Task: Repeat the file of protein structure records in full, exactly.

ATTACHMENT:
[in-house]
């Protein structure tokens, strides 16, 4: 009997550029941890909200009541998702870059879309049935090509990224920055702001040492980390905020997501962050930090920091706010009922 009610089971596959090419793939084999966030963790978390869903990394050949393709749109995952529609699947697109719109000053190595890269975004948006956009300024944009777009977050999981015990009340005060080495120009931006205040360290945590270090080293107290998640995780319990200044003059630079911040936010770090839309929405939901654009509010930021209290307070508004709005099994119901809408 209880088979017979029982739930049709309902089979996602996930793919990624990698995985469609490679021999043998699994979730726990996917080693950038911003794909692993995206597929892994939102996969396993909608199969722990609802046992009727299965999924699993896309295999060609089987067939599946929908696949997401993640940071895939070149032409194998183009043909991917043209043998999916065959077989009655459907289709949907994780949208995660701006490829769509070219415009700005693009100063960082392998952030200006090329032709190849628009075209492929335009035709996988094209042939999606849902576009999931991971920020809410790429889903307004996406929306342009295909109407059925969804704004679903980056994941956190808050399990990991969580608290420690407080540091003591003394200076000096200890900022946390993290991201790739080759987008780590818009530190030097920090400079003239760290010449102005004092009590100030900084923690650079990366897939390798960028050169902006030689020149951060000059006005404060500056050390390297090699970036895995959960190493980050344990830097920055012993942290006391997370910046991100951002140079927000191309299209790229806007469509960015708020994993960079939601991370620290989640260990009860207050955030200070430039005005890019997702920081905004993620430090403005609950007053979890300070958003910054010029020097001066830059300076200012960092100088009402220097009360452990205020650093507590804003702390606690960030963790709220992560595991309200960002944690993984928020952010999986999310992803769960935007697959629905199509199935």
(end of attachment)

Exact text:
[in-house]
């Protein structure tokens, strides 16, 4: 009997550029941890909200009541998702870059879309049935090509990224920055702001040492980390905020997501962050930090920091706010009922 009610089971596959090419793939084999966030963790978390869903990394050949393709749109995952529609699947697109719109000053190595890269975004948006956009300024944009777009977050999981015990009340005060080495120009931006205040360290945590270090080293107290998640995780319990200044003059630079911040936010770090839309929405939901654009509010930021209290307070508004709005099994119901809408 209880088979017979029982739930049709309902089979996602996930793919990624990698995985469609490679021999043998699994979730726990996917080693950038911003794909692993995206597929892994939102996969396993909608199969722990609802046992009727299965999924699993896309295999060609089987067939599946929908696949997401993640940071895939070149032409194998183009043909991917043209043998999916065959077989009655459907289709949907994780949208995660701006490829769509070219415009700005693009100063960082392998952030200006090329032709190849628009075209492929335009035709996988094209042939999606849902576009999931991971920020809410790429889903307004996406929306342009295909109407059925969804704004679903980056994941956190808050399990990991969580608290420690407080540091003591003394200076000096200890900022946390993290991201790739080759987008780590818009530190030097920090400079003239760290010449102005004092009590100030900084923690650079990366897939390798960028050169902006030689020149951060000059006005404060500056050390390297090699970036895995959960190493980050344990830097920055012993942290006391997370910046991100951002140079927000191309299209790229806007469509960015708020994993960079939601991370620290989640260990009860207050955030200070430039005005890019997702920081905004993620430090403005609950007053979890300070958003910054010029020097001066830059300076200012960092100088009402220097009360452990205020650093507590804003702390606690960030963790709220992560595991309200960002944690993984928020952010999986999310992803769960935007697959629905199509199935």